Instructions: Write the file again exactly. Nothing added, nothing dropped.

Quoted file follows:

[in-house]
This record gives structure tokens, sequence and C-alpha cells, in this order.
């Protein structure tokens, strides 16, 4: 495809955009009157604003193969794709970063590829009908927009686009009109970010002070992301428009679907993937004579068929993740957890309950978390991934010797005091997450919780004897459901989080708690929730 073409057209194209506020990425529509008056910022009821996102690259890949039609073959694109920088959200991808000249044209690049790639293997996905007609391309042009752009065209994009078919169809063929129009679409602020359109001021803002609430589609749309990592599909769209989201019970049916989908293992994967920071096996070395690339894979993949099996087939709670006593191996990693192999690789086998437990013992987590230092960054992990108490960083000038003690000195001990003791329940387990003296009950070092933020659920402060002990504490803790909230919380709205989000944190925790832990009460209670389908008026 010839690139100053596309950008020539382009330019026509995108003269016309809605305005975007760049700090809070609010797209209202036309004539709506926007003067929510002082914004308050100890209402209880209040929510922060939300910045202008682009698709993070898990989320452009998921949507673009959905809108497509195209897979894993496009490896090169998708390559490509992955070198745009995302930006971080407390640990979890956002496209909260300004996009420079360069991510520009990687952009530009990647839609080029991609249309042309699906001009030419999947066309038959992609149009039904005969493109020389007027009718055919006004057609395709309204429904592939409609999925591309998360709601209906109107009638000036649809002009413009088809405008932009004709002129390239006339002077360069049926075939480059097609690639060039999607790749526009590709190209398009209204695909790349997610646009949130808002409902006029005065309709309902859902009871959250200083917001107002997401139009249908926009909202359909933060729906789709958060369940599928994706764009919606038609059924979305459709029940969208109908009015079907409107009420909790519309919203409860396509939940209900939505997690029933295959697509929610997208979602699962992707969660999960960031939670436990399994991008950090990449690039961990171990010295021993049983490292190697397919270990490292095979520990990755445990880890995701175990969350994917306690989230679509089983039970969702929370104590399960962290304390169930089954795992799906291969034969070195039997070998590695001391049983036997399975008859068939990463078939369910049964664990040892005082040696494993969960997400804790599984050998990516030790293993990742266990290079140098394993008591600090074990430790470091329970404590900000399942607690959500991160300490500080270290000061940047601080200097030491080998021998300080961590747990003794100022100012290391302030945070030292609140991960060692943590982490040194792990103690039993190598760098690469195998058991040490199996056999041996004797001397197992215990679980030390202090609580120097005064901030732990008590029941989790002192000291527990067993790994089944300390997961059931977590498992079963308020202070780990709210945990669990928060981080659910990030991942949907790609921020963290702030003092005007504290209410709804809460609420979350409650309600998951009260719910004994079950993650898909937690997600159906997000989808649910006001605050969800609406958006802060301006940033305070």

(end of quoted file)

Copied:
[in-house]
This record gives structure tokens, sequence and C-alpha cells, in this order.
């Protein structure tokens, strides 16, 4: 495809955009009157604003193969794709970063590829009908927009686009009109970010002070992301428009679907993937004579068929993740957890309950978390991934010797005091997450919780004897459901989080708690929730 073409057209194209506020990425529509008056910022009821996102690259890949039609073959694109920088959200991808000249044209690049790639293997996905007609391309042009752009065209994009078919169809063929129009679409602020359109001021803002609430589609749309990592599909769209989201019970049916989908293992994967920071096996070395690339894979993949099996087939709670006593191996990693192999690789086998437990013992987590230092960054992990108490960083000038003690000195001990003791329940387990003296009950070092933020659920402060002990504490803790909230919380709205989000944190925790832990009460209670389908008026 010839690139100053596309950008020539382009330019026509995108003269016309809605305005975007760049700090809070609010797209209202036309004539709506926007003067929510002082914004308050100890209402209880209040929510922060939300910045202008682009698709993070898990989320452009998921949507673009959905809108497509195209897979894993496009490896090169998708390559490509992955070198745009995302930006971080407390640990979890956002496209909260300004996009420079360069991510520009990687952009530009990647839609080029991609249309042309699906001009030419999947066309038959992609149009039904005969493109020389007027009718055919006004057609395709309204429904592939409609999925591309998360709601209906109107009638000036649809002009413009088809405008932009004709002129390239006339002077360069049926075939480059097609690639060039999607790749526009590709190209398009209204695909790349997610646009949130808002409902006029005065309709309902859902009871959250200083917001107002997401139009249908926009909202359909933060729906789709958060369940599928994706764009919606038609059924979305459709029940969208109908009015079907409107009420909790519309919203409860396509939940209900939505997690029933295959697509929610997208979602699962992707969660999960960031939670436990399994991008950090990449690039961990171990010295021993049983490292190697397919270990490292095979520990990755445990880890995701175990969350994917306690989230679509089983039970969702929370104590399960962290304390169930089954795992799906291969034969070195039997070998590695001391049983036997399975008859068939990463078939369910049964664990040892005082040696494993969960997400804790599984050998990516030790293993990742266990290079140098394993008591600090074990430790470091329970404590900000399942607690959500991160300490500080270290000061940047601080200097030491080998021998300080961590747990003794100022100012290391302030945070030292609140991960060692943590982490040194792990103690039993190598760098690469195998058991040490199996056999041996004797001397197992215990679980030390202090609580120097005064901030732990008590029941989790002192000291527990067993790994089944300390997961059931977590498992079963308020202070780990709210945990669990928060981080659910990030991942949907790609921020963290702030003092005007504290209410709804809460609420979350409650309600998951009260719910004994079950993650898909937690997600159906997000989808649910006001605050969800609406958006802060301006940033305070």